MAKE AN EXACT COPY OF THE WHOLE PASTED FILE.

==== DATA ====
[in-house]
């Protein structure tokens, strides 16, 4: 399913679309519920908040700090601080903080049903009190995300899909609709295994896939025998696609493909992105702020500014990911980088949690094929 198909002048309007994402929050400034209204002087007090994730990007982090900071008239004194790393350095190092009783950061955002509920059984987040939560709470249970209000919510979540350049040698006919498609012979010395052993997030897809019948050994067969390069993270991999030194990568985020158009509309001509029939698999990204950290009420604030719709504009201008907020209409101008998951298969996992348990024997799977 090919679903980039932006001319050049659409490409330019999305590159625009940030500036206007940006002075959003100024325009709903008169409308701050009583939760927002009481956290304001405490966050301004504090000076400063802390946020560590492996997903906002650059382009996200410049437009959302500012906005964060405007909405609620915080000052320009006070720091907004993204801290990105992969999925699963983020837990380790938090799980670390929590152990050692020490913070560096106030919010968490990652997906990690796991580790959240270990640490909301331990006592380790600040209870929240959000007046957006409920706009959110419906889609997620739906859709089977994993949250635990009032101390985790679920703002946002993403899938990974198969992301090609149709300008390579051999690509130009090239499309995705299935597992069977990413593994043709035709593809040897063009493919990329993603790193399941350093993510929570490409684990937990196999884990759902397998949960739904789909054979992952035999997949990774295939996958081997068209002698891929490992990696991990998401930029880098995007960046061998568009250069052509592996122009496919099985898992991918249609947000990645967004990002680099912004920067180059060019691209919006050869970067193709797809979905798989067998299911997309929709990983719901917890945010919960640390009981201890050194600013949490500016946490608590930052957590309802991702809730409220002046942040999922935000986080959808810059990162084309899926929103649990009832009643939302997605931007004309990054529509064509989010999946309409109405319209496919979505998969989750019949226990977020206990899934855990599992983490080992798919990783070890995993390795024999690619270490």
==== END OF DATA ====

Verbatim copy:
[in-house]
């Protein structure tokens, strides 16, 4: 399913679309519920908040700090601080903080049903009190995300899909609709295994896939025998696609493909992105702020500014990911980088949690094929 198909002048309007994402929050400034209204002087007090994730990007982090900071008239004194790393350095190092009783950061955002509920059984987040939560709470249970209000919510979540350049040698006919498609012979010395052993997030897809019948050994067969390069993270991999030194990568985020158009509309001509029939698999990204950290009420604030719709504009201008907020209409101008998951298969996992348990024997799977 090919679903980039932006001319050049659409490409330019999305590159625009940030500036206007940006002075959003100024325009709903008169409308701050009583939760927002009481956290304001405490966050301004504090000076400063802390946020560590492996997903906002650059382009996200410049437009959302500012906005964060405007909405609620915080000052320009006070720091907004993204801290990105992969999925699963983020837990380790938090799980670390929590152990050692020490913070560096106030919010968490990652997906990690796991580790959240270990640490909301331990006592380790600040209870929240959000007046957006409920706009959110419906889609997620739906859709089977994993949250635990009032101390985790679920703002946002993403899938990974198969992301090609149709300008390579051999690509130009090239499309995705299935597992069977990413593994043709035709593809040897063009493919990329993603790193399941350093993510929570490409684990937990196999884990759902397998949960739904789909054979992952035999997949990774295939996958081997068209002698891929490992990696991990998401930029880098995007960046061998568009250069052509592996122009496919099985898992991918249609947000990645967004990002680099912004920067180059060019691209919006050869970067193709797809979905798989067998299911997309929709990983719901917890945010919960640390009981201890050194600013949490500016946490608590930052957590309802991702809730409220002046942040999922935000986080959808810059990162084309899926929103649990009832009643939302997605931007004309990054529509064509989010999946309409109405319209496919979505998969989750019949226990977020206990899934855990599992983490080992798919990783070890995993390795024999690619270490």